By fixing our gaze on Christ, the Great Jubilee has given us a more vivid sense of the Church as a mystery of unity. "I believe in the one Church": what we profess in the Creed has its ultimate foundation in Christ, in whom the Church is undivided (cf. 1 Cor 1:11-13). As his Body, in the unity which is the gift of the Spirit, she is indivisible. The reality of division among the Church's children appears at the level of history, as the result of human weakness in the way we accept the gift which flows endlessly from Christ the Head to his Mystical Body. The prayer of Jesus in the Upper Room — "as you, Father, are in me and I in you, that they also may be one in us" (Jn 17:21) — is both revelation and invocation. It reveals to us the unity of Christ with the Father as the wellspring of the Church's unity and as the gift which in him she will constantly receive until its mysterious fulfilment the end of time. This unity is concretely embodied in the Catholic Church, despite the human limitations of her members, and it is at work in varying degrees in all the elements of holiness and truth to be found in the other Churches and Ecclesial Communities. As gifts properly belonging to the Church of Christ, these elements lead them continuously towards full unity.34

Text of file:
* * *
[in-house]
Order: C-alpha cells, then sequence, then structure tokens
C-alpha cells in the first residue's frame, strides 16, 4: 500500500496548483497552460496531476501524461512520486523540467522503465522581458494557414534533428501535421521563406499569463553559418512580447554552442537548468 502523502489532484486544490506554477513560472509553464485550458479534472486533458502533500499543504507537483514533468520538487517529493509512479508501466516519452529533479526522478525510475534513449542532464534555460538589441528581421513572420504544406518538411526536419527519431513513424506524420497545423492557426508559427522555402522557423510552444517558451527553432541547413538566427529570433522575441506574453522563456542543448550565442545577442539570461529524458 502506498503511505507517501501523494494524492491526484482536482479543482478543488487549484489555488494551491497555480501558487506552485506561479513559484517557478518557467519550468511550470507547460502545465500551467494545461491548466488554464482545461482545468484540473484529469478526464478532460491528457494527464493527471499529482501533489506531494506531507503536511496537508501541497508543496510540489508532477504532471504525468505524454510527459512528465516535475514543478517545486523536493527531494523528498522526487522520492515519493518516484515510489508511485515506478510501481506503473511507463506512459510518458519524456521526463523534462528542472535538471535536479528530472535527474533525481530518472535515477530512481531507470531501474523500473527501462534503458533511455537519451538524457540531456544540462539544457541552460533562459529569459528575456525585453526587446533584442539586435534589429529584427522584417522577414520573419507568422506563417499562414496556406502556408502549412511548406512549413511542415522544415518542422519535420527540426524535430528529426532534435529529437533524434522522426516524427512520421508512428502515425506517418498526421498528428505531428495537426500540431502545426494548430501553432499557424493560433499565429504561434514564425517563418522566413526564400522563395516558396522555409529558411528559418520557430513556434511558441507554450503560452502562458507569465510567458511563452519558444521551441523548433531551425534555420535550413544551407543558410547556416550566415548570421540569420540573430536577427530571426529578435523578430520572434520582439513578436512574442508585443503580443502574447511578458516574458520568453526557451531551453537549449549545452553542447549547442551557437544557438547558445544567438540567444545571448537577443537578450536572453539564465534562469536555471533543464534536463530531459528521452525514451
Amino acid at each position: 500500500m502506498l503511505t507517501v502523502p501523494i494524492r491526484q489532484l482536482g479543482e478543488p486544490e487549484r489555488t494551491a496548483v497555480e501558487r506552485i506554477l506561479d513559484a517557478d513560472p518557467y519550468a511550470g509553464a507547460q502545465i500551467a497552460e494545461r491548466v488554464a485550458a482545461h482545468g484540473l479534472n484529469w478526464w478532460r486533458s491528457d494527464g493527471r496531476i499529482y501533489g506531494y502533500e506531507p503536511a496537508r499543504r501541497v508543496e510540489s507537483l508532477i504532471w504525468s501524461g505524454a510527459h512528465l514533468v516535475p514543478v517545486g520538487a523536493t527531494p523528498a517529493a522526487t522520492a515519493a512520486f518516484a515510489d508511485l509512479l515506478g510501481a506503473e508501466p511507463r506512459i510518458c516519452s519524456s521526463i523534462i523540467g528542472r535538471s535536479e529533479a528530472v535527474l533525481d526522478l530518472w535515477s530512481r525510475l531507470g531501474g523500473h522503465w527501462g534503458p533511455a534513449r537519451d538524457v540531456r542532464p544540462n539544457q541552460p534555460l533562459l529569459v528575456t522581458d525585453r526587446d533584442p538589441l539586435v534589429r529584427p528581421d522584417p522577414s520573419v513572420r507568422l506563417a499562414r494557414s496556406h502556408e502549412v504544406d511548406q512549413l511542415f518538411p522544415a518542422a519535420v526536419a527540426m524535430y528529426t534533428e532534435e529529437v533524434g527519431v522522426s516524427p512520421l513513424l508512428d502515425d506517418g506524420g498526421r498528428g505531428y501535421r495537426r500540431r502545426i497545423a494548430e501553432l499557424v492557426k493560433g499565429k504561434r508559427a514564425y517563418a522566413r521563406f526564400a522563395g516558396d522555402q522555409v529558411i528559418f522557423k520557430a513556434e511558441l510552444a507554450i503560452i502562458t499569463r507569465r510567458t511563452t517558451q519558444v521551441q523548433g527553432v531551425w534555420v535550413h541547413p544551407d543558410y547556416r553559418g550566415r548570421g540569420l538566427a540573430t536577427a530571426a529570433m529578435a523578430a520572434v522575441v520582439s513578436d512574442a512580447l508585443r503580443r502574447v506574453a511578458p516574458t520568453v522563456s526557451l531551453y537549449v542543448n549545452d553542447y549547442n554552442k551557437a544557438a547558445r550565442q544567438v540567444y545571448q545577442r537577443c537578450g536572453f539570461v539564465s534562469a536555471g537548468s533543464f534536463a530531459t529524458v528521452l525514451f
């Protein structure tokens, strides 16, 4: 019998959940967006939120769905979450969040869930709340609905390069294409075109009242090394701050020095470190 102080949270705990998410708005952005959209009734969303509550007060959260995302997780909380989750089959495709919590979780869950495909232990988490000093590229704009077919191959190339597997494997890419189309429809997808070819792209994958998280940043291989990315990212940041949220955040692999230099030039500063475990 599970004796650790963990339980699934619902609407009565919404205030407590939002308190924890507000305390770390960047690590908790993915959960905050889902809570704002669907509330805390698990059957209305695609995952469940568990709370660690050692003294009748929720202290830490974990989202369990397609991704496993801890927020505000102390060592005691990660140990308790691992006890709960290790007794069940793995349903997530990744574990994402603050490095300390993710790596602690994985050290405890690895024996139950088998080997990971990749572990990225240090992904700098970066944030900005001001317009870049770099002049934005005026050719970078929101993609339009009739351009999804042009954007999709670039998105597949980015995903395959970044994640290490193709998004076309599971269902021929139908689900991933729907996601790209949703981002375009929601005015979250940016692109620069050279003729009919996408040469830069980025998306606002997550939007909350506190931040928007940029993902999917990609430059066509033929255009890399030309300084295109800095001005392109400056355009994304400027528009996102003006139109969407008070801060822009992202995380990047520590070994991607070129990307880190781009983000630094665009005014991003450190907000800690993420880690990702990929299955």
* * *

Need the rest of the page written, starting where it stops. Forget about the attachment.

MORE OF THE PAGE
Christ's prayer reminds us that this gift needs to be received and developed ever more profoundly. The invocation "ut unum sint" is, at one and the same time, a binding imperative, the strength that sustains us, and a salutary rebuke for our slowness and closed-heartedness. It is on Jesus's prayer and not on our own strength that we base the hope that even within history we shall be able to reach full and visible communion with all Christians.

In the perspective of our renewed post-Jubilee pilgrimage, I look with great hope to the Eastern Churches, and I pray for a full return to that exchange of gifts which enriched the Church of the first millennium. May the memory of the time when the Church breathed with "both lungs" spur Christians of East and West to walk together in unity of faith and with respect for legitimate diversity, accepting and sustaining each other as members of the one Body of Christ.